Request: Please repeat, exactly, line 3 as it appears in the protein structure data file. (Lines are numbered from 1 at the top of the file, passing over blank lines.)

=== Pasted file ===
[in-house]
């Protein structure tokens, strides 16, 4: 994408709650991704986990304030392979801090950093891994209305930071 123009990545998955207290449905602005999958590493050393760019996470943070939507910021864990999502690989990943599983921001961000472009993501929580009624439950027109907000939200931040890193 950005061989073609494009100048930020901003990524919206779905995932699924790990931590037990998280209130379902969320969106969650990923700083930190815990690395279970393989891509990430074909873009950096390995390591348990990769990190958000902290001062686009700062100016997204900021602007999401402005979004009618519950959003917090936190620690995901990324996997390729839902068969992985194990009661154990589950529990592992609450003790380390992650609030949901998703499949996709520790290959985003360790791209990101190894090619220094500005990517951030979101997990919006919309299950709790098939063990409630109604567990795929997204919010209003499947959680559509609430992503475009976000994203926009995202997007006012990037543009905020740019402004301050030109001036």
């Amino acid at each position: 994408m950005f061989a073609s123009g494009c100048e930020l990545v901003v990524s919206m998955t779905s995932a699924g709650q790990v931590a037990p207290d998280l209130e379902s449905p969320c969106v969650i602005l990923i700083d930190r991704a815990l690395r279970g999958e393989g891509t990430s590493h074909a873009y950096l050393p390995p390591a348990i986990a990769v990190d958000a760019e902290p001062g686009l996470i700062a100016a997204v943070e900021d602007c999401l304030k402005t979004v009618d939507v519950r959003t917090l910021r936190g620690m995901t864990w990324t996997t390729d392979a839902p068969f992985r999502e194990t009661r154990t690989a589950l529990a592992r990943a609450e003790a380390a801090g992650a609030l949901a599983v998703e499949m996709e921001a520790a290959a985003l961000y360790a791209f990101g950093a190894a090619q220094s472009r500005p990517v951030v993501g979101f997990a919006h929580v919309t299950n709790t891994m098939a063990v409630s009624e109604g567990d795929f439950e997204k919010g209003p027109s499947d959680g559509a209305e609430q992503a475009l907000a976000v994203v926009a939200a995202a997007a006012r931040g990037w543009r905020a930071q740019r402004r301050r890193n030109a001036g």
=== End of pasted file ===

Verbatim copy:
């Amino acid at each position: 994408m950005f061989a073609s123009g494009c100048e930020l990545v901003v990524s919206m998955t779905s995932a699924g709650q790990v931590a037990p207290d998280l209130e379902s449905p969320c969106v969650i602005l990923i700083d930190r991704a815990l690395r279970g999958e393989g891509t990430s590493h074909a873009y950096l050393p390995p390591a348990i986990a990769v990190d958000a760019e902290p001062g686009l996470i700062a100016a997204v943070e900021d602007c999401l304030k402005t979004v009618d939507v519950r959003t917090l910021r936190g620690m995901t864990w990324t996997t390729d392979a839902p068969f992985r999502e194990t009661r154990t690989a589950l529990a592992r990943a609450e003790a380390a801090g992650a609030l949901a599983v998703e499949m996709e921001a520790a290959a985003l961000y360790a791209f990101g950093a190894a090619q220094s472009r500005p990517v951030v993501g979101f997990a919006h929580v919309t299950n709790t891994m098939a063990v409630s009624e109604g567990d795929f439950e997204k919010g209003p027109s499947d959680g559509a209305e609430q992503a475009l907000a976000v994203v926009a939200a995202a997007a006012r931040g990037w543009r905020a930071q740019r402004r301050r890193n030109a001036g």